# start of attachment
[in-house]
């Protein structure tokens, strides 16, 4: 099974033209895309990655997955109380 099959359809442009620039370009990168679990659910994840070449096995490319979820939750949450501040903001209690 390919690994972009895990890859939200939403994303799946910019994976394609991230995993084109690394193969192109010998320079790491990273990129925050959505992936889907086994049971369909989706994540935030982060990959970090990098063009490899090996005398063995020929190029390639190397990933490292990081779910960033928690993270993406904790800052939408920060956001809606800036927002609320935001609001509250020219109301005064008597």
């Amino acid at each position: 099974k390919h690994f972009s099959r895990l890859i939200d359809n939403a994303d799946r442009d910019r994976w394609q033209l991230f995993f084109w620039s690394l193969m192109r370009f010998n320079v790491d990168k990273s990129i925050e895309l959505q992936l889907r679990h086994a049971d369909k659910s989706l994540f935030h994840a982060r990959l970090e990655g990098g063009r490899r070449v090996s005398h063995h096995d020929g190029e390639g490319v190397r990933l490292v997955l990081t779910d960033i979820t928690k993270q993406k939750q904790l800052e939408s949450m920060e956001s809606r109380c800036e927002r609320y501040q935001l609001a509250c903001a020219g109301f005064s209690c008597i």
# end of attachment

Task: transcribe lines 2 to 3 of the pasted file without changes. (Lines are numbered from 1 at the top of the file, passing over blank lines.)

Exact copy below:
């Protein structure tokens, strides 16, 4: 099974033209895309990655997955109380 099959359809442009620039370009990168679990659910994840070449096995490319979820939750949450501040903001209690 390919690994972009895990890859939200939403994303799946910019994976394609991230995993084109690394193969192109010998320079790491990273990129925050959505992936889907086994049971369909989706994540935030982060990959970090990098063009490899090996005398063995020929190029390639190397990933490292990081779910960033928690993270993406904790800052939408920060956001809606800036927002609320935001609001509250020219109301005064008597």
């Amino acid at each position: 099974k390919h690994f972009s099959r895990l890859i939200d359809n939403a994303d799946r442009d910019r994976w394609q033209l991230f995993f084109w620039s690394l193969m192109r370009f010998n320079v790491d990168k990273s990129i925050e895309l959505q992936l889907r679990h086994a049971d369909k659910s989706l994540f935030h994840a982060r990959l970090e990655g990098g063009r490899r070449v090996s005398h063995h096995d020929g190029e390639g490319v190397r990933l490292v997955l990081t779910d960033i979820t928690k993270q993406k939750q904790l800052e939408s949450m920060e956001s809606r109380c800036e927002r609320y501040q935001l609001a509250c903001a020219g109301f005064s209690c008597i």